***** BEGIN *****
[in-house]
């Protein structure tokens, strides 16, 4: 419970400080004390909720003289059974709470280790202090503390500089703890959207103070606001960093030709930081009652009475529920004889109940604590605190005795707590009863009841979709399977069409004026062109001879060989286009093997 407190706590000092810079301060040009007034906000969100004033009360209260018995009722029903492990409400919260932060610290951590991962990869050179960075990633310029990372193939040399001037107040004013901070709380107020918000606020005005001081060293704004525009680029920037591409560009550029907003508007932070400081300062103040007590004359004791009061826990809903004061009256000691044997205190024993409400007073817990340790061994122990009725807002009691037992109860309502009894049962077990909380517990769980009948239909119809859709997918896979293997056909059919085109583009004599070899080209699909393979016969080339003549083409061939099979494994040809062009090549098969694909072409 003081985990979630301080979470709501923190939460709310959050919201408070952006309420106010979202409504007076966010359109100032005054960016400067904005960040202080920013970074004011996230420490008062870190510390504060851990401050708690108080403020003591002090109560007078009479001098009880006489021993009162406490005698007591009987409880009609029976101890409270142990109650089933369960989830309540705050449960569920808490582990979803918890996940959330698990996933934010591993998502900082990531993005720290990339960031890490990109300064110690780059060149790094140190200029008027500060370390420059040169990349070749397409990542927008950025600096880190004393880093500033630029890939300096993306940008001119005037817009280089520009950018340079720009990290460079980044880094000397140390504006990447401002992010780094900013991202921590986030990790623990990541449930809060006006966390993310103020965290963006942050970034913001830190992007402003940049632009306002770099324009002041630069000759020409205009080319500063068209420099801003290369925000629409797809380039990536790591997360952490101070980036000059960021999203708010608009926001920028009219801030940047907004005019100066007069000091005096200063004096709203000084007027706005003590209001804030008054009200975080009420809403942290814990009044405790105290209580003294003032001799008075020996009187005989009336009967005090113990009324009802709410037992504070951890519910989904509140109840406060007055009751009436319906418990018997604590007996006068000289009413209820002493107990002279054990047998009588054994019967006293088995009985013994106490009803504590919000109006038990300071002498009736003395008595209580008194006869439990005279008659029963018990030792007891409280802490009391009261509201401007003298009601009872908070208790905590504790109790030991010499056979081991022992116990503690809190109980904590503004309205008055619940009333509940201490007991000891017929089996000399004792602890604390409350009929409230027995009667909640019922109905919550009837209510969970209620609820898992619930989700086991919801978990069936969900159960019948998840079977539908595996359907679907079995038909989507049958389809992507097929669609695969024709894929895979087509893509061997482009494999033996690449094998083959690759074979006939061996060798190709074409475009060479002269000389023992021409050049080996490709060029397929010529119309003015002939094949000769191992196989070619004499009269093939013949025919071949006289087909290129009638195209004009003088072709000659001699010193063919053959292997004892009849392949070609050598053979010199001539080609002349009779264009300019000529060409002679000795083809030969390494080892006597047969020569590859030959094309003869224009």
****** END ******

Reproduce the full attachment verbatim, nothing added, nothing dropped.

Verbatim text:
[in-house]
């Protein structure tokens, strides 16, 4: 419970400080004390909720003289059974709470280790202090503390500089703890959207103070606001960093030709930081009652009475529920004889109940604590605190005795707590009863009841979709399977069409004026062109001879060989286009093997 407190706590000092810079301060040009007034906000969100004033009360209260018995009722029903492990409400919260932060610290951590991962990869050179960075990633310029990372193939040399001037107040004013901070709380107020918000606020005005001081060293704004525009680029920037591409560009550029907003508007932070400081300062103040007590004359004791009061826990809903004061009256000691044997205190024993409400007073817990340790061994122990009725807002009691037992109860309502009894049962077990909380517990769980009948239909119809859709997918896979293997056909059919085109583009004599070899080209699909393979016969080339003549083409061939099979494994040809062009090549098969694909072409 003081985990979630301080979470709501923190939460709310959050919201408070952006309420106010979202409504007076966010359109100032005054960016400067904005960040202080920013970074004011996230420490008062870190510390504060851990401050708690108080403020003591002090109560007078009479001098009880006489021993009162406490005698007591009987409880009609029976101890409270142990109650089933369960989830309540705050449960569920808490582990979803918890996940959330698990996933934010591993998502900082990531993005720290990339960031890490990109300064110690780059060149790094140190200029008027500060370390420059040169990349070749397409990542927008950025600096880190004393880093500033630029890939300096993306940008001119005037817009280089520009950018340079720009990290460079980044880094000397140390504006990447401002992010780094900013991202921590986030990790623990990541449930809060006006966390993310103020965290963006942050970034913001830190992007402003940049632009306002770099324009002041630069000759020409205009080319500063068209420099801003290369925000629409797809380039990536790591997360952490101070980036000059960021999203708010608009926001920028009219801030940047907004005019100066007069000091005096200063004096709203000084007027706005003590209001804030008054009200975080009420809403942290814990009044405790105290209580003294003032001799008075020996009187005989009336009967005090113990009324009802709410037992504070951890519910989904509140109840406060007055009751009436319906418990018997604590007996006068000289009413209820002493107990002279054990047998009588054994019967006293088995009985013994106490009803504590919000109006038990300071002498009736003395008595209580008194006869439990005279008659029963018990030792007891409280802490009391009261509201401007003298009601009872908070208790905590504790109790030991010499056979081991022992116990503690809190109980904590503004309205008055619940009333509940201490007991000891017929089996000399004792602890604390409350009929409230027995009667909640019922109905919550009837209510969970209620609820898992619930989700086991919801978990069936969900159960019948998840079977539908595996359907679907079995038909989507049958389809992507097929669609695969024709894929895979087509893509061997482009494999033996690449094998083959690759074979006939061996060798190709074409475009060479002269000389023992021409050049080996490709060029397929010529119309003015002939094949000769191992196989070619004499009269093939013949025919071949006289087909290129009638195209004009003088072709000659001699010193063919053959292997004892009849392949070609050598053979010199001539080609002349009779264009300019000529060409002679000795083809030969390494080892006597047969020569590859030959094309003869224009």